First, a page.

Write a ‘bio’
People who might publish our work often ask for a short biography, including details of our writing ambitions and experience to date. Even if we think it’s too soon, or we’re unworthy, or we haven’t got enough accolades to shout about, this can be a great exercise. Condensing our own story, fi rst into 100 words, then into 50 words, enables us to see both where we’ve come from and where we’re going, with crisp clarity. It helps us visualise how we wish to project ourselves as writers. Anything that pinpoints the purpose of our writing will avoid our wasting time on the wrong projects and propel us towards our goals.
Batch your admin
In the fi rst article, I suggested batching research tasks together so they don’t interrupt the writing fl ow too much. Similarly, batching organisational tasks and regular chores will get them completed more effi ciently, which can generate more time for writing. If we’re aiming to get work published, having a regular slot for marketing and publicity takes the lurking dread out of these tasks and even makes them enjoyable in their own right. They still need our creativity, albeit to diff erent ends. Finding time for activities that support our writing, as well as for writing itself, can be a great morale-booster.
File your notes carefully
Most of us have experienced doing some preparatory work on a project, only to discover later that we can’t fi nd those initial notes. To ensure this doesn’t happen, it’s worth investing time in setting up some basic fi ling protocols. Of course, it can be harder to get back to relevant notes that were written before we knew a project would be set up. This is where dating entries, numbering pages and indexing our general notebooks and journals can pay huge dividends in terms of efficiency.
This may seem a surprising suggestion, given that we’re constantly told to submit only our best work for publication. But it’s not always clear where striving for excellence ends and pointless perfectionism takes over. Let’s think of it as two diff erent skill sets. Striving for excellence uses our developing skill set, whereas perfectionism is about over-employing our existing one. The latter may feel comforting, but if we stop spending extra time on work that’s essentially fi nished, we can use it on something more productive instead.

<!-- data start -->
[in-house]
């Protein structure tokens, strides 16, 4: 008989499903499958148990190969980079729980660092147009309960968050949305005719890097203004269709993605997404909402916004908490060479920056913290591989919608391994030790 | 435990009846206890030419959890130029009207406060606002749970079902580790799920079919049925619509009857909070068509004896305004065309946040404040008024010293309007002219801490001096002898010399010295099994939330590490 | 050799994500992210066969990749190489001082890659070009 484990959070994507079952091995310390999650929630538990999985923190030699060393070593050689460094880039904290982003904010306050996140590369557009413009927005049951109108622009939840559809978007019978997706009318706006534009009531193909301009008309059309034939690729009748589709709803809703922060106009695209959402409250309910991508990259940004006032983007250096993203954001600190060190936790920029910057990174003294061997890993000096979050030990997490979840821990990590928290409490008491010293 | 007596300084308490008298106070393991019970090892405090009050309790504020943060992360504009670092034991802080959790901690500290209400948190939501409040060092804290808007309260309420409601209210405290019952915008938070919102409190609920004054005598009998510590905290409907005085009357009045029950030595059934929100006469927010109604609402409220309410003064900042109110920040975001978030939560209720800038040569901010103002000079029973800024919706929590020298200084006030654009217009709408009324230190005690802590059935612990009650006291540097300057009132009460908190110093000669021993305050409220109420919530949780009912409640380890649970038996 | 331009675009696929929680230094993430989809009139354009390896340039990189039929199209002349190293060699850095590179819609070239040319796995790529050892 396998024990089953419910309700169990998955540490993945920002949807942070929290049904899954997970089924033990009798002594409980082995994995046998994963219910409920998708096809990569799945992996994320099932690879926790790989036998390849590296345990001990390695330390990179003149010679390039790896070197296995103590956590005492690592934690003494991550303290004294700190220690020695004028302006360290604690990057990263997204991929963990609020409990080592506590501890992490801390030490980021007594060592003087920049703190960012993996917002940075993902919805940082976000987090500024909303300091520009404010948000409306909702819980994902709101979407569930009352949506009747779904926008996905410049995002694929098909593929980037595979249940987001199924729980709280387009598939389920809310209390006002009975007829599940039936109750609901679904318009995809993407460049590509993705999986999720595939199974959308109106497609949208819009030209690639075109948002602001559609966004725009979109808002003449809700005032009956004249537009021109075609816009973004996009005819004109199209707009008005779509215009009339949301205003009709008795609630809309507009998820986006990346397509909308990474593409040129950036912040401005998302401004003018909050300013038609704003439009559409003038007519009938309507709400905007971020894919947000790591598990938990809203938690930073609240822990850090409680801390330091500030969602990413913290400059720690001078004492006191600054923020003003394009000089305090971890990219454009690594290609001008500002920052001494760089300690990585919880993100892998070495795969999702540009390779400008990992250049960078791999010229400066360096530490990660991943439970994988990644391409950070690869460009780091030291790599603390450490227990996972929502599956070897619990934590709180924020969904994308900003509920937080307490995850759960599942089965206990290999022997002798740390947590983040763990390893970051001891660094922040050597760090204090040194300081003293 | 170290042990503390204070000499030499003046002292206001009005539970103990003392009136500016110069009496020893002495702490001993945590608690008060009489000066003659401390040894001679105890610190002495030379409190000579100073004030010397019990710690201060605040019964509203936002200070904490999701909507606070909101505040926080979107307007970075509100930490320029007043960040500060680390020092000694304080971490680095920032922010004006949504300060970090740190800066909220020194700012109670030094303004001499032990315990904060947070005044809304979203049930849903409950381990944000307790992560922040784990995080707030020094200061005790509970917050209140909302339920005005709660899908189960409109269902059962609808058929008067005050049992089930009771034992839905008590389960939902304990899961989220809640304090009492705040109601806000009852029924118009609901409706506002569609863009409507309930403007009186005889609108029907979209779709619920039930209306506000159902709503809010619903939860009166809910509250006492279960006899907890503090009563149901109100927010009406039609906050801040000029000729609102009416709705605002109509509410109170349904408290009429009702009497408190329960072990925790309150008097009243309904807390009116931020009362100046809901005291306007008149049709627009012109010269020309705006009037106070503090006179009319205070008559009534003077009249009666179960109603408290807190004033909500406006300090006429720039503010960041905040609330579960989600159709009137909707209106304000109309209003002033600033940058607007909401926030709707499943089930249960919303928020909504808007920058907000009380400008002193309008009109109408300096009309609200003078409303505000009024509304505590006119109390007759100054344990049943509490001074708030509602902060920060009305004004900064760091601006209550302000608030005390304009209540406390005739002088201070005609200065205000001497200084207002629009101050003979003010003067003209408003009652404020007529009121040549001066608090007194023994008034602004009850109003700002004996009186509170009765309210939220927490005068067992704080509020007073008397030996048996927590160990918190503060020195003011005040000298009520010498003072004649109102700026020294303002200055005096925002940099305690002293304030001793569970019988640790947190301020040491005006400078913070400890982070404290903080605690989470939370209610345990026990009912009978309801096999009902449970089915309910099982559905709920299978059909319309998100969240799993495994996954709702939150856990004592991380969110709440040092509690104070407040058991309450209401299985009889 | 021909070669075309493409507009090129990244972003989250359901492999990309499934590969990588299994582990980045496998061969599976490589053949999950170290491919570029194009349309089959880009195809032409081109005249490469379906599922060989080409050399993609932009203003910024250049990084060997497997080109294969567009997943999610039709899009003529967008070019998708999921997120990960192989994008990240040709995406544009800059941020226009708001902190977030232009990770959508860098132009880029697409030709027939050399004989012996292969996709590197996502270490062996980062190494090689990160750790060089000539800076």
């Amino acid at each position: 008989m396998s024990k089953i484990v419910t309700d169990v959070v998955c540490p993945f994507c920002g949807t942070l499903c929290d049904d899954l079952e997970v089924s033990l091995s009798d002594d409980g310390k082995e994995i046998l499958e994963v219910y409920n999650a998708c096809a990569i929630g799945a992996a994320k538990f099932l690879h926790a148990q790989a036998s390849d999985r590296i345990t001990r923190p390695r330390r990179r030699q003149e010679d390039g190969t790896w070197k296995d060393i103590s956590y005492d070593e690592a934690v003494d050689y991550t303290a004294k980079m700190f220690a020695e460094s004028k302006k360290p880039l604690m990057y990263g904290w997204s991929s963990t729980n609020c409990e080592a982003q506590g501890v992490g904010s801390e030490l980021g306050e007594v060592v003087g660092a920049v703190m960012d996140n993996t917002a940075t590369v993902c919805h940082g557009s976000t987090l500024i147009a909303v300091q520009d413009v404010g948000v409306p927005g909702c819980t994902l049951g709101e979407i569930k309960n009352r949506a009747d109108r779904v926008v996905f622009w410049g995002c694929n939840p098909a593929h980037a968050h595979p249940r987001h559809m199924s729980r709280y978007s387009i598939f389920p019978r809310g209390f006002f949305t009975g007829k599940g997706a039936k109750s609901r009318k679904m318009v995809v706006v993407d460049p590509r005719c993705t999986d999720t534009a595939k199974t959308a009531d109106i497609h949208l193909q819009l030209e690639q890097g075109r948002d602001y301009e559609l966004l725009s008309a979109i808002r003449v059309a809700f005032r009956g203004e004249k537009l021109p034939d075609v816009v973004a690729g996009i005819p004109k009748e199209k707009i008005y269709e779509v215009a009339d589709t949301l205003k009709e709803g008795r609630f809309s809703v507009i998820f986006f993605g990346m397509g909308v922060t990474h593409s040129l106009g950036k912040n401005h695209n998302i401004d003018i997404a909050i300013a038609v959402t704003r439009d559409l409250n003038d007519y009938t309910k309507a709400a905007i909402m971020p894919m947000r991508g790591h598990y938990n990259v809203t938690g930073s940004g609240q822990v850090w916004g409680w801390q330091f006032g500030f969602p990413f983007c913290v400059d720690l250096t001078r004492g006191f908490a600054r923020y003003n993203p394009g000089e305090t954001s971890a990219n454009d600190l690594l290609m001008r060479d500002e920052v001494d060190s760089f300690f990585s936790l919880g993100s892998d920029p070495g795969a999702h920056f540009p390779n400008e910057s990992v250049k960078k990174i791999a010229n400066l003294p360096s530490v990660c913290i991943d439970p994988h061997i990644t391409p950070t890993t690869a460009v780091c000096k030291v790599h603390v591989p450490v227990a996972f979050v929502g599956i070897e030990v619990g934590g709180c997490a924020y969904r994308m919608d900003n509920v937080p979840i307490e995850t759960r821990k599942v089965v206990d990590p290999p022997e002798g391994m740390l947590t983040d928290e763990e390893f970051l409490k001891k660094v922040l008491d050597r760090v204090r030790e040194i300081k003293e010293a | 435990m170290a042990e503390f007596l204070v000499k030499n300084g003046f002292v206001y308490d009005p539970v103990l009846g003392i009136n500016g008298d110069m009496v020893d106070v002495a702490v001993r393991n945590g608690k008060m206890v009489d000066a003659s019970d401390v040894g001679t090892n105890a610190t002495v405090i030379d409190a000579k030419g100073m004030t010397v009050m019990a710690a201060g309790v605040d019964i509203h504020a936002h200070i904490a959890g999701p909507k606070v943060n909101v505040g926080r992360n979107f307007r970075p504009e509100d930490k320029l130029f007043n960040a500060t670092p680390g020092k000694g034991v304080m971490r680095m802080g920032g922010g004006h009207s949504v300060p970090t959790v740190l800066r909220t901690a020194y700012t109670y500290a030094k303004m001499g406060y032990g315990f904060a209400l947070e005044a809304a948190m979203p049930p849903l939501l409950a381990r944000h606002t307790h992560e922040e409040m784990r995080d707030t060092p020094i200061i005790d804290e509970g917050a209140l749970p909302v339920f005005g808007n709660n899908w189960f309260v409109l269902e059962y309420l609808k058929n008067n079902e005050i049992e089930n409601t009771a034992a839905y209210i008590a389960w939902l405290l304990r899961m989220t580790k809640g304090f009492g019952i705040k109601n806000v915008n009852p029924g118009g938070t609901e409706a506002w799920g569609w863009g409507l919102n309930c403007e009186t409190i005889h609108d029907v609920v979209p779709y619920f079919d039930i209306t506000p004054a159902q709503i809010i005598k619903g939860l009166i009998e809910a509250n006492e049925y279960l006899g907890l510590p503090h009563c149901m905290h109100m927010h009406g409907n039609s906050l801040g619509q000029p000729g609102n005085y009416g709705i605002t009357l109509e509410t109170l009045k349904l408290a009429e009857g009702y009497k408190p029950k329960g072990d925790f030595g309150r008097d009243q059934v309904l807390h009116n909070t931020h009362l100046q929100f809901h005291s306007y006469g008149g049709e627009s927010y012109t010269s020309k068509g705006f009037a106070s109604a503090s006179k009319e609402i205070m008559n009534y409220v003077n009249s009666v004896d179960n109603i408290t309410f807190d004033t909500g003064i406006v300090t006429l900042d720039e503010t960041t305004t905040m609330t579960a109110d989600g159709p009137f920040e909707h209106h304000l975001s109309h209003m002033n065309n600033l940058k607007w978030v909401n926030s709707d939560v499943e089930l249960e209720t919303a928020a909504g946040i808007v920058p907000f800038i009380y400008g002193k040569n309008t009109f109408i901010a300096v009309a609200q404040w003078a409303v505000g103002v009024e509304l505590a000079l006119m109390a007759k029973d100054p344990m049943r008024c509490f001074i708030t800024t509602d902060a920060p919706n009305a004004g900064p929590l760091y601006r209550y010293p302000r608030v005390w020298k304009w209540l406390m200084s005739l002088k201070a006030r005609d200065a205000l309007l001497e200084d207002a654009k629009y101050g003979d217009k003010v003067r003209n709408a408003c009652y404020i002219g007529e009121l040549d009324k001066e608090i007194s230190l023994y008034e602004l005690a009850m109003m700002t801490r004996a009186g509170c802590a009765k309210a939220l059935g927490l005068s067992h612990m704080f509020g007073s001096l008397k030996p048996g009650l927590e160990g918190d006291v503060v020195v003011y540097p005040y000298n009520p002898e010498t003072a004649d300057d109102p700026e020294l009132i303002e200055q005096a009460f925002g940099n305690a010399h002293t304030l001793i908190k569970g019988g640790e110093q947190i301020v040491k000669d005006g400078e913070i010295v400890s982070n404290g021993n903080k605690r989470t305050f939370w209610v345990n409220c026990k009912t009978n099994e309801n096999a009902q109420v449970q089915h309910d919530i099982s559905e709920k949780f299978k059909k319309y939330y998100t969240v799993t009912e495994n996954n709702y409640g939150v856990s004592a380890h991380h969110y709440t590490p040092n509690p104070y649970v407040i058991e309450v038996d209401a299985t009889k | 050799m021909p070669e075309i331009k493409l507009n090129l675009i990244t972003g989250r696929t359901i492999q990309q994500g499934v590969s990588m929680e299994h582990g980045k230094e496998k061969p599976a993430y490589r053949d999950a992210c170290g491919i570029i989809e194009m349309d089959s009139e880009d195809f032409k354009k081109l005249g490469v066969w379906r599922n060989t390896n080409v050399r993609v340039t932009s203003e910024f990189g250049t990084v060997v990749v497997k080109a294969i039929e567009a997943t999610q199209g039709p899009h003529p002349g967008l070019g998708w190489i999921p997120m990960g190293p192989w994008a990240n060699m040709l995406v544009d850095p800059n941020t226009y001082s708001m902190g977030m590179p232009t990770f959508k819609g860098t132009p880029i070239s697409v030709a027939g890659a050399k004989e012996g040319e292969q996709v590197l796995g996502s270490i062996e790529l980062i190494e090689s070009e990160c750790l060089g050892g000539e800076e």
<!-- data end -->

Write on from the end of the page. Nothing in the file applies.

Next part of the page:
Allocate time realistically
As ambitious writers, we want to complete lots of projects. The way to do this effi ciently, though, is not to assume we can write a novel in eight weeks or knock out a collection of short stories or poems in a fortnight. That will just cause a practical mini-crisis that drains our time and energy. The better way is to record how long certain writing tasks take us and allocate time for new projects accordingly, perhaps allowing an extra 10 per cent for unforeseen events. When we fi nd the time we actually spend roughly maps on to the time we’ve allowed, it builds confi dence in our ability to plan any project, however ambitious.
We often want nothing more than to get our heads down and write. That’s great, but it can only take us so far. Thinking a little beyond our current project saves time because it shapes our actions and steers us in the direction of our overall goals. Even with limited time for writing, we’re less likely to feel frustrated if we have a workable plan. It can also be helpful to visualise our writing life beyond our next change of circumstances. We’re more likely to grasp opportunities if we anticipate developments and know what we want. To conclude, our challenge isn’t solely about securing more time for writing. It’s also about thinking holistically, considering where writing fi ts into our wider lifestyle and how the diff erent elements of that lifestyle can enhance each other healthily.